MDR-TB death in UK traced back to SA

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Scientists have for the first time used DNA sequencing to trace the fatal spread of multidrug-resistant tuberculosis between patients in the UK. Genetic analysis of the TB bacteria revealed how a 44-year-old man who died of the disease in 2012 caught the drug-resistant infection from a healthcare worker who had worked in South Africa, when both were admitted on the same medical ward four years earlier.

TB is spread by inhaling tiny airborne droplets from an infected person. The bacteria can survive in the lungs for long periods without causing symptoms – known as latent infection. Most infections can be treated with antibiotics, but some forms of TB are resistant to drugs. Multidrug-resistant (MDR) TB, which is resistant to at least two of the main treatments, has become more common in the UK, increasing from 28 cases per year in 2000 to 81 in 2012.

“Multi-drug resistant TB is a real problem in the UK,” said Dr Graham Cooke, lead author of the study, from the department of medicine at Imperial College London. “It takes a lot of time, effort and resources to treat, and treatment is less successful.”

In 2010, the Health Protection Agency (now Public Health England) began performing genetic tests on samples of TB bacteria to help identify links between patients and better understand how infections are passed on. And researchers report using this genetic information to trace the source of infection in a British patient who had never travelled abroad. The DNA profile of the bacteria sample was matched to that of a patient who died in 2008. The second patient had worked as a healthcare worker at Tugela Ferry Hospital in South Africa, the location of a serious outbreak of drug-resistant TB in 2005, but was healthy upon moving to the UK to work.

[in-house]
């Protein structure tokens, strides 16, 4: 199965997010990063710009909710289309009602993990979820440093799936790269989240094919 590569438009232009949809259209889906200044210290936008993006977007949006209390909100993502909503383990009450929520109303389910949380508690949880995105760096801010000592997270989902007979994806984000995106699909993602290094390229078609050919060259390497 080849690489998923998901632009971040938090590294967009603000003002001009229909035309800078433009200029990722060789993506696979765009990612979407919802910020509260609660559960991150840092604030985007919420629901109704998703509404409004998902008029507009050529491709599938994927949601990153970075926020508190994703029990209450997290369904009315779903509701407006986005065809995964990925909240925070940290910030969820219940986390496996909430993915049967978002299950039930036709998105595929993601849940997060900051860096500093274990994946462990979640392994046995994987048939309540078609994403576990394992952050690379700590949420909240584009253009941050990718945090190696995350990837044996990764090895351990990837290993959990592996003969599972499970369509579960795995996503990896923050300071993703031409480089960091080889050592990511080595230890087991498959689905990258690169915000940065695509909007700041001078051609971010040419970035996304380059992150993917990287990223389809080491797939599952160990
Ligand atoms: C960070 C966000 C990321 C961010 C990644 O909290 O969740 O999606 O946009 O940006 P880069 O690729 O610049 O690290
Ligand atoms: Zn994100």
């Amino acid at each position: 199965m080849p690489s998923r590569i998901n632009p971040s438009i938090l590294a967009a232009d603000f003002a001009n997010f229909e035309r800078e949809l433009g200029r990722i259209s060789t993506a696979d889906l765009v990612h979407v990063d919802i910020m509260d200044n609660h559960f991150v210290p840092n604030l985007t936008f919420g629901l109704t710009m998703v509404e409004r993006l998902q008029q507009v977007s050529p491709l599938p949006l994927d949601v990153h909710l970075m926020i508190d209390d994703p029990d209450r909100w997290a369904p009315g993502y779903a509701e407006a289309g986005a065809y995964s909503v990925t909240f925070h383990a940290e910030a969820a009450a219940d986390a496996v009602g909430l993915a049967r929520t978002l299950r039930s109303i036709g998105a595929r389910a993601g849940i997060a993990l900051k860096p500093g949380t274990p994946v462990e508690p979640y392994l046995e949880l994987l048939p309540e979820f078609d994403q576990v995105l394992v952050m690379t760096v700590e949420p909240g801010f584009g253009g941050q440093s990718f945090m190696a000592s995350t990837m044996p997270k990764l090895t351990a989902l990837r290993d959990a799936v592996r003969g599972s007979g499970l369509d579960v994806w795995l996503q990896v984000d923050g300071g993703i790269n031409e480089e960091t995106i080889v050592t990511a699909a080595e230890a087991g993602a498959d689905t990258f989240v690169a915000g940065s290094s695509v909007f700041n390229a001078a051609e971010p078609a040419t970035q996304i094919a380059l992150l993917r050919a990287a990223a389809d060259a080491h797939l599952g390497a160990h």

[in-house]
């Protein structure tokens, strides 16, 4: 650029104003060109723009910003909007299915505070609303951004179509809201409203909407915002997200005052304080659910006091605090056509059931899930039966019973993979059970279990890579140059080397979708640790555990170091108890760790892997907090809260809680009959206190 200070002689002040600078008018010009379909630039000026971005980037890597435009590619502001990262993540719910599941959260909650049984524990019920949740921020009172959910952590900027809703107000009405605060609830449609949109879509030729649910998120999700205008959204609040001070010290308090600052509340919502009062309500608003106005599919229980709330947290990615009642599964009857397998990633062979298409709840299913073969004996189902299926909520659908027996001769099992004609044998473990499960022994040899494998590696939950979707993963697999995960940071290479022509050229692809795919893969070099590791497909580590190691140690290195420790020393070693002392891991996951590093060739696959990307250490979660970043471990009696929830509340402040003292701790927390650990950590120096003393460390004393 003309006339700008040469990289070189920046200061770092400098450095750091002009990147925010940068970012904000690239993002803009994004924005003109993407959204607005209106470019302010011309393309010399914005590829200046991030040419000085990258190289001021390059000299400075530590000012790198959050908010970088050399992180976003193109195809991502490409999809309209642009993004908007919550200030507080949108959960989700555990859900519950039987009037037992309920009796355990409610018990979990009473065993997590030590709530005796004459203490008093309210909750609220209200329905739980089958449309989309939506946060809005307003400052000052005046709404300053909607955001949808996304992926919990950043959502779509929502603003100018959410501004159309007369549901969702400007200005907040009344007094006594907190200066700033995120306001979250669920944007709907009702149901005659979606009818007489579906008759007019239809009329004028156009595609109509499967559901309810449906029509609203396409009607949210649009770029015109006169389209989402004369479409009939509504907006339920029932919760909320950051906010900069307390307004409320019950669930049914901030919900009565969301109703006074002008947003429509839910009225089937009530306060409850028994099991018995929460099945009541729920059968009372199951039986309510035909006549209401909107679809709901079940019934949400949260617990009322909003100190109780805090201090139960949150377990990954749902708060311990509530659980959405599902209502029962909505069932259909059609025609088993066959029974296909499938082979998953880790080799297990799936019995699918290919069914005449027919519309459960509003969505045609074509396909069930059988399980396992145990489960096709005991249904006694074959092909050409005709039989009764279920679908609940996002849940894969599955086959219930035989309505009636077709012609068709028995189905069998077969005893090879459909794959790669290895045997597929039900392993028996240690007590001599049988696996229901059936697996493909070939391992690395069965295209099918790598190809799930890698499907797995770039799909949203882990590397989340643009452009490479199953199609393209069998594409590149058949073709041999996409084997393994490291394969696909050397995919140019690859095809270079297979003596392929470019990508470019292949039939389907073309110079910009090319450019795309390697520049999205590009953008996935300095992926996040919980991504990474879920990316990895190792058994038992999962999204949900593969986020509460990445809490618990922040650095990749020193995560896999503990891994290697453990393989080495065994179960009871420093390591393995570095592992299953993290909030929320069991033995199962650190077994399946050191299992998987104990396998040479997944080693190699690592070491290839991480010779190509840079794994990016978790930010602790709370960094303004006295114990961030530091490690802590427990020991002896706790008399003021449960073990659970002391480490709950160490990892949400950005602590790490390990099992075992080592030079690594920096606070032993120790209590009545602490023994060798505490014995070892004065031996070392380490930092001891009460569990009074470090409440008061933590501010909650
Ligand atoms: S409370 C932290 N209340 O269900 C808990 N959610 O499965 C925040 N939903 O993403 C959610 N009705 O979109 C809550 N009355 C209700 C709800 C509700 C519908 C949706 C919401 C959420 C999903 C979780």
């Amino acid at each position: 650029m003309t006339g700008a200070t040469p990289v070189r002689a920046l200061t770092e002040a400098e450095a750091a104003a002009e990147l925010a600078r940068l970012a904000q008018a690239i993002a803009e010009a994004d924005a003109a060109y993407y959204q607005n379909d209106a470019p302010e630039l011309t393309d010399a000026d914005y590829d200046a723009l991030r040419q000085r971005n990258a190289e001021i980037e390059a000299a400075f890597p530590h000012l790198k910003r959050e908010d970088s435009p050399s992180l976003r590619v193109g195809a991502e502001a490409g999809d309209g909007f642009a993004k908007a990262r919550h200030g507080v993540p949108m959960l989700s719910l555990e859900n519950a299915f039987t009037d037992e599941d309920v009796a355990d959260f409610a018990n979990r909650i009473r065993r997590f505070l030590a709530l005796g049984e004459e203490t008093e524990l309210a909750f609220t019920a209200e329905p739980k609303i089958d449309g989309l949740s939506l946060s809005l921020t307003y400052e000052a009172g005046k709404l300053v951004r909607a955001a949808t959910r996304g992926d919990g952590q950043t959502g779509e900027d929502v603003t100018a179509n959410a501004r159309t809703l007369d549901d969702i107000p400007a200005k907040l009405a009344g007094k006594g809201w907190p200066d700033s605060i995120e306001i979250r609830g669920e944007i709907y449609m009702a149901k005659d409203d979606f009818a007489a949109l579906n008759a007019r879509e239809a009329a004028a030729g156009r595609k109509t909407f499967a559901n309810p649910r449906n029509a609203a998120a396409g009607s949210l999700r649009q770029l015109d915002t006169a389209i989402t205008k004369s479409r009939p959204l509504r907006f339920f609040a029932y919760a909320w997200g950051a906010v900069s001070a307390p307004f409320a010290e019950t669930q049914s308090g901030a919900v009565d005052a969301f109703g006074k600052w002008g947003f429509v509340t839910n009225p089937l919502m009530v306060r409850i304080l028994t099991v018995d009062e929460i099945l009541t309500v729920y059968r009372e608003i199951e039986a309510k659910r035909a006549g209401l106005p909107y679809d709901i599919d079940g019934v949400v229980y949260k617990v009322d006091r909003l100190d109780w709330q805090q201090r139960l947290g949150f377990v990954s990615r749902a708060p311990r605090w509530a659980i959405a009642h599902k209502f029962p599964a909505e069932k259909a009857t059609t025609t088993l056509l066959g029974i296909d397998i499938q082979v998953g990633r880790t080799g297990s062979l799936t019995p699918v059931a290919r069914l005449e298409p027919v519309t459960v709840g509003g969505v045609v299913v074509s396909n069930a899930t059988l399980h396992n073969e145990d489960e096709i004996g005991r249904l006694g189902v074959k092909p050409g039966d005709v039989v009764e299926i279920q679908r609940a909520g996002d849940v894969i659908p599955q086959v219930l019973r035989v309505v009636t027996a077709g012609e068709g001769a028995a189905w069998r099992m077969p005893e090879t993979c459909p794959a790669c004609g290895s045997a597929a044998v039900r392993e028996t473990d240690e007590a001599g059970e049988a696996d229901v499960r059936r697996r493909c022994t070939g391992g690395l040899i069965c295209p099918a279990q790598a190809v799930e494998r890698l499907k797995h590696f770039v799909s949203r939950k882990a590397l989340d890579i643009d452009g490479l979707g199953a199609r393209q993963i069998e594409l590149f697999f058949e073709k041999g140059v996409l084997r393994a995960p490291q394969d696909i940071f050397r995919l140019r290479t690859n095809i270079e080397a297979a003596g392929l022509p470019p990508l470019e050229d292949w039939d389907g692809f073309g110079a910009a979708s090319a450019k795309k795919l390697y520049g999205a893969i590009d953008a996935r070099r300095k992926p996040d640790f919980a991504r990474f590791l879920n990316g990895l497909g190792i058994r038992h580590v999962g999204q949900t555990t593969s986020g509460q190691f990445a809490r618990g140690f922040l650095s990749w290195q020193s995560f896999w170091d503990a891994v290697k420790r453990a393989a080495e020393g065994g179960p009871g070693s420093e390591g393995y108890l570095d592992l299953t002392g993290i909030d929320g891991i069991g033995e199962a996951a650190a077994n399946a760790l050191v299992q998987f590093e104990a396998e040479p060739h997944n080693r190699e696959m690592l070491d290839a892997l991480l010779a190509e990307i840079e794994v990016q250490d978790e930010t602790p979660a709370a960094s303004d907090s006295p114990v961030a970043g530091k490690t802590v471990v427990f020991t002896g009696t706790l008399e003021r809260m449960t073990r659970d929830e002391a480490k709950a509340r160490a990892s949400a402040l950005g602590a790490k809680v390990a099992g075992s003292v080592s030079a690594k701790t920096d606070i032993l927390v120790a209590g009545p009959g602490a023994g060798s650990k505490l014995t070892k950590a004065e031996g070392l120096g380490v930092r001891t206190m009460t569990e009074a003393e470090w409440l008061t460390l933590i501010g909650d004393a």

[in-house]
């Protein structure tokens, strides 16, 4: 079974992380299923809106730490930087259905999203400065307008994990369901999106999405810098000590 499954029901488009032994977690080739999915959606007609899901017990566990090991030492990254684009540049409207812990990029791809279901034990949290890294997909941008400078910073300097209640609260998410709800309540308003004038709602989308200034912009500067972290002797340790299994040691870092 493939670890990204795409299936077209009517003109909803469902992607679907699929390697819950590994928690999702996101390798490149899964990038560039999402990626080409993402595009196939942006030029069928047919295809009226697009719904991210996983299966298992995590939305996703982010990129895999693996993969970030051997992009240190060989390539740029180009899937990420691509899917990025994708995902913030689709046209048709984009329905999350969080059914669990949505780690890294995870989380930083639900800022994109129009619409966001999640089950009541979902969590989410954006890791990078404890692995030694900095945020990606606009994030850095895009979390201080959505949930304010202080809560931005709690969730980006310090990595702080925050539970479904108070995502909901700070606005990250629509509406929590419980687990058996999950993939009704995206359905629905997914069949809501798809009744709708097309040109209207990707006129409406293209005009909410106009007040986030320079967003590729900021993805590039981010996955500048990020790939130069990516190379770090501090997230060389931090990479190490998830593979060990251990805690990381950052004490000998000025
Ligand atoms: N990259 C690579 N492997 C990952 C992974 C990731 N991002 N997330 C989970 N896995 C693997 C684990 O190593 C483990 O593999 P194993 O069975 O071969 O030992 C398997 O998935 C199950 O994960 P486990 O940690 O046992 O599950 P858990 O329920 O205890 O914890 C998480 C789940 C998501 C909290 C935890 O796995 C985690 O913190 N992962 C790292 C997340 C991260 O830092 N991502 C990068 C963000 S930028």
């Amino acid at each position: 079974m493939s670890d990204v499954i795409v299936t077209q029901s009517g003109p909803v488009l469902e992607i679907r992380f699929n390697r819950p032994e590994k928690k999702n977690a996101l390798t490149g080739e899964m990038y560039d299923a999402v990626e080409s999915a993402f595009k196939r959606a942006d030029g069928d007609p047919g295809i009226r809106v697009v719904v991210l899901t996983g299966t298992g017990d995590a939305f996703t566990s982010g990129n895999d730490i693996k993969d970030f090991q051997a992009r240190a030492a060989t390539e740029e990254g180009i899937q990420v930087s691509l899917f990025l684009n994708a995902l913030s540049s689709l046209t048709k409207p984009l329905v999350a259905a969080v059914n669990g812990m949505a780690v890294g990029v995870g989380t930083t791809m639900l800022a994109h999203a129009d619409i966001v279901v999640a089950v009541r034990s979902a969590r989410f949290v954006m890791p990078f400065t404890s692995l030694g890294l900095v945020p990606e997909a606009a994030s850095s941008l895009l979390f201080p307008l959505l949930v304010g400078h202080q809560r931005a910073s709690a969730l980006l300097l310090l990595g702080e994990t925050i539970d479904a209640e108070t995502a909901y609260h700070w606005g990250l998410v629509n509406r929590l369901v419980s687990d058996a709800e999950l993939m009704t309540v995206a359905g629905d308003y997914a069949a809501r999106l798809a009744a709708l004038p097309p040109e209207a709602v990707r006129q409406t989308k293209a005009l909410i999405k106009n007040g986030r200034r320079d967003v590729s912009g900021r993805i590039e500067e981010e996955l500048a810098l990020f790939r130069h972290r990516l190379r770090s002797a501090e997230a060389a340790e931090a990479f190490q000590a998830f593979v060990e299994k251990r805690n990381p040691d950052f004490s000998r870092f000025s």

Admission records established that both patients were admitted on the same medical ward in a UK hospital for eight days in 2008. As is typical with TB, the infection didn’t manifest itself in the second patient until four years later, when he was admitted to hospital and ultimately succumbed to the infection.

“Genetic sequencing enabled us to establish beyond reasonable doubt that a patient who died of multidrug-resistant TB caught the infection from another patient at a hospital in the UK,” said Cooke. “Genome sequencing of pathogens is becoming part of routine practice for establishing transmission patterns for TB and other infectious diseases. This sort of analysis will help to improve our understanding of how diseases spread and identify more effective ways to stop them. In this case, the infection was traced to a healthcare worker. At a time when Ebola is in the news this reminds us that healthcare workers are vulnerable to many infections and, if not diagnosed, have a high risk of passing them on.”

Imperial College London material
Emerging Infectious Diseases article

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